Coming in a close second to writing your dreaded synopsis is preparing the book proposal to submit to an agent or publisher. I don't know why it isn't the other way around since the proposal includes a synopsis, but perhaps having the synopsis written lowers the fear of tackling the proposal. At any rate, it's a tough nut to crack.
When I was a finalist in the 2009 Operation First Novel competition sponsored through the Jerry B. Jenkins Christian Writers Guild, I took full advantage of that fortunate circumstance by talking to as many editors and agents as would listen to me at the conference. I didn't win the coveted $20,000 prize with publication by Tyndale, but my status as a finalist helped me get a foot in the door, and I was very happy with that. I left that conference with requests from at least six editors and/or agents for a proposal and the full manuscript.
That was fine and dandy (and believe me, I was thrilled), but I still had to write not only my synopsis, but the entire proposal as well--and get it out to those who requested it before they had a chance to forget who I was. They were aware mine would be a simultaneous submission (sim-sub)and were fine with it, but that's not always the case, so be sure to check. A few weeks later, I was accepted by Terry Burns of the Hartline Literary Agency for representation, which was one of the happiest days of my life!
Most publishing houses that accept un-agented submissions will have their rules posted online, and those guidelines should be followed to the letter. If you're submitting to an agent hoping for representation, check out his/her literary agency's website for their requirements. If they say "no simultaneous submissions" (i.e., no sending it out to other editors--or publishers--while you wait for their answer), that means you send your proposal out, wait for their response, and go from there. If sim-subs are okay, send out as many as you want, but do so responsibly. Make sure they (agents/publishers) represent/publish your genre, that your word count matches their needs, etc. Keep in mind that even though they're busy, they'll remember gaffes and word spreads quickly in the book business. Make sure your name (your most valuable asset in publishing) remains untainted by careless errors or by disregarding requirements.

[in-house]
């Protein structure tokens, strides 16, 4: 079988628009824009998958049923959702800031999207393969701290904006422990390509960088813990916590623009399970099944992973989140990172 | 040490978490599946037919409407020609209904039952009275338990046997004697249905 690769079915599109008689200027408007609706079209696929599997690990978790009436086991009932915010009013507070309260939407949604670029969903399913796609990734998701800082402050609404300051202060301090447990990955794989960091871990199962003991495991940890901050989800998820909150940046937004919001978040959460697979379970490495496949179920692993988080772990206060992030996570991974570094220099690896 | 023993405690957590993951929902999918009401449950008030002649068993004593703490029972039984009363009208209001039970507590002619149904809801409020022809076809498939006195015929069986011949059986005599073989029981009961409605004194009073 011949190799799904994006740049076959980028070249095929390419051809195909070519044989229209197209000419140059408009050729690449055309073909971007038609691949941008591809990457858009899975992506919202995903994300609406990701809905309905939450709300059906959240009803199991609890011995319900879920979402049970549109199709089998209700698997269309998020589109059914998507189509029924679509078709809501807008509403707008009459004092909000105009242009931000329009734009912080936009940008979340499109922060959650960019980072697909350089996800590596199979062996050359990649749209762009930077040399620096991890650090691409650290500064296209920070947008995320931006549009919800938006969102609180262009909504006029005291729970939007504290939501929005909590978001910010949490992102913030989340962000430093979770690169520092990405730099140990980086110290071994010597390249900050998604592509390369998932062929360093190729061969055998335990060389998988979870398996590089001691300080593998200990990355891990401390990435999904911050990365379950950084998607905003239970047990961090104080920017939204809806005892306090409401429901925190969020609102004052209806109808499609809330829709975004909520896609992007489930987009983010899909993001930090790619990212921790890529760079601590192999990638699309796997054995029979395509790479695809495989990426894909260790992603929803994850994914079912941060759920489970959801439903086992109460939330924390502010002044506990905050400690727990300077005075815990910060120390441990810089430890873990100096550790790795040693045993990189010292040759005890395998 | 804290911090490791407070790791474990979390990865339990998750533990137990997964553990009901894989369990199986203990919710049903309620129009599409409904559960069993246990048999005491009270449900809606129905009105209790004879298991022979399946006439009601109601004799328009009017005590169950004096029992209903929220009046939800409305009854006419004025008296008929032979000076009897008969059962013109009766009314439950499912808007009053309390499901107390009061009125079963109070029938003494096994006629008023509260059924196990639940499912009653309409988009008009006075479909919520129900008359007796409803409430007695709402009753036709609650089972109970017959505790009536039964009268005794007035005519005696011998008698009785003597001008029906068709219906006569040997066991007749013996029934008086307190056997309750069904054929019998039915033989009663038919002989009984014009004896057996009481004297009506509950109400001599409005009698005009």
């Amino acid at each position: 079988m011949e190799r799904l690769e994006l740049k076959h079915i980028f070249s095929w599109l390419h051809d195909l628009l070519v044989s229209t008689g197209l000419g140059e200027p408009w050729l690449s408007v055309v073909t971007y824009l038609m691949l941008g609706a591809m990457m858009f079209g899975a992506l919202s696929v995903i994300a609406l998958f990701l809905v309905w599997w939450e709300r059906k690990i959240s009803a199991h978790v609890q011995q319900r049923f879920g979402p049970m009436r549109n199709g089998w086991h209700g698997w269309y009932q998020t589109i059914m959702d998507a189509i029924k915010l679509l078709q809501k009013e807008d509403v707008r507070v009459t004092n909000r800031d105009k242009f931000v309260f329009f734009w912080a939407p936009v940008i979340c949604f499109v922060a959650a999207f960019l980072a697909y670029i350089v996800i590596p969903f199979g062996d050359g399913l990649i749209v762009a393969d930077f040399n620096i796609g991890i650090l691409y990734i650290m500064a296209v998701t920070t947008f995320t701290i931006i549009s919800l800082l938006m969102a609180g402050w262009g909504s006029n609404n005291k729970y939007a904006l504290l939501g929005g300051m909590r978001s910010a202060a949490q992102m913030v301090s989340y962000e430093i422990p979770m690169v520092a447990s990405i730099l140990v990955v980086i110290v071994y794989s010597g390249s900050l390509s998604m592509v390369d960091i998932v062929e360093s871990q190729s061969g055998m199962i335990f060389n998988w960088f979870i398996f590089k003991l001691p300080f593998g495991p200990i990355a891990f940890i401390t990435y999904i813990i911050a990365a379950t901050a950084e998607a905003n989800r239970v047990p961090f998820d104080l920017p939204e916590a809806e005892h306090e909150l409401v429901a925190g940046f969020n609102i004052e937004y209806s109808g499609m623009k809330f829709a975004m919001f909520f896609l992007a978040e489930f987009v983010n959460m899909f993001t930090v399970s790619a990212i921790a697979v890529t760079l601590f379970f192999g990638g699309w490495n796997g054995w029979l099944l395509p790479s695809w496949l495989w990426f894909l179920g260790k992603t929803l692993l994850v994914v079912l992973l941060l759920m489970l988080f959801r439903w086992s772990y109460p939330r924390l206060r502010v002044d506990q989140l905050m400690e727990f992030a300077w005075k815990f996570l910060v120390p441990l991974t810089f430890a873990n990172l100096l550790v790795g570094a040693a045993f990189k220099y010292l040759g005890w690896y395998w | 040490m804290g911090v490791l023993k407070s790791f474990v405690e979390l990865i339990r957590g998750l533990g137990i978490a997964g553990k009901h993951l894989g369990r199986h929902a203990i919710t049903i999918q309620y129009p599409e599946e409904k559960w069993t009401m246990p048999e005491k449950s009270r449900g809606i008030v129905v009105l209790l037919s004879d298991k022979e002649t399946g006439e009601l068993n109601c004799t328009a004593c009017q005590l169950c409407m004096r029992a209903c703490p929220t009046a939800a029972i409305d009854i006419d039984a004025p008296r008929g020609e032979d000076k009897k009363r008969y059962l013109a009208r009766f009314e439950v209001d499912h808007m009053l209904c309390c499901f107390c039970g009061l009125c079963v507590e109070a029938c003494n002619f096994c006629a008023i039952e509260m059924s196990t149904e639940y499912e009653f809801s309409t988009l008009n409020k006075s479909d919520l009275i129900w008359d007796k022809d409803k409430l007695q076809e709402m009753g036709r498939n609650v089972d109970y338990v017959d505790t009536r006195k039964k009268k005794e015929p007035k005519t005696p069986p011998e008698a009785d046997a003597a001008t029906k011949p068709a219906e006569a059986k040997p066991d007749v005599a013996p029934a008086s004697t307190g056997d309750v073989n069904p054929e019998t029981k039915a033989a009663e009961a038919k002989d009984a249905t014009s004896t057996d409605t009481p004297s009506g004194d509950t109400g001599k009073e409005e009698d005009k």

The following list is what I submitted in my book proposal, but is certainly not all-inclusive. Needs differ from one publishing house or agent to another. I've geared this one to a fiction proposal because that's what I write, but keep in mind that non-fiction proposals differ.
1. Cover letter--an entire blog post could be written on the cover letter alone, but there are plenty of sites you can visit to help you prepare your killer one.
2. On your cover page, put your name, address, email/website/blog addresses and phone number(s) in the upper left corner. The word count goes in the upper right. About one-third of the way down the page (centered), tell him/her what kind of proposal it is. Historical Romance Book Proposal or Cozy Mystery Book Proposal are examples. Two or three spaces beneath that (still centered), type the name of your book, another couple of spaces, then your name. Three spaces down and double-spaced, type the equivalent of your elevator speech. Here's mine: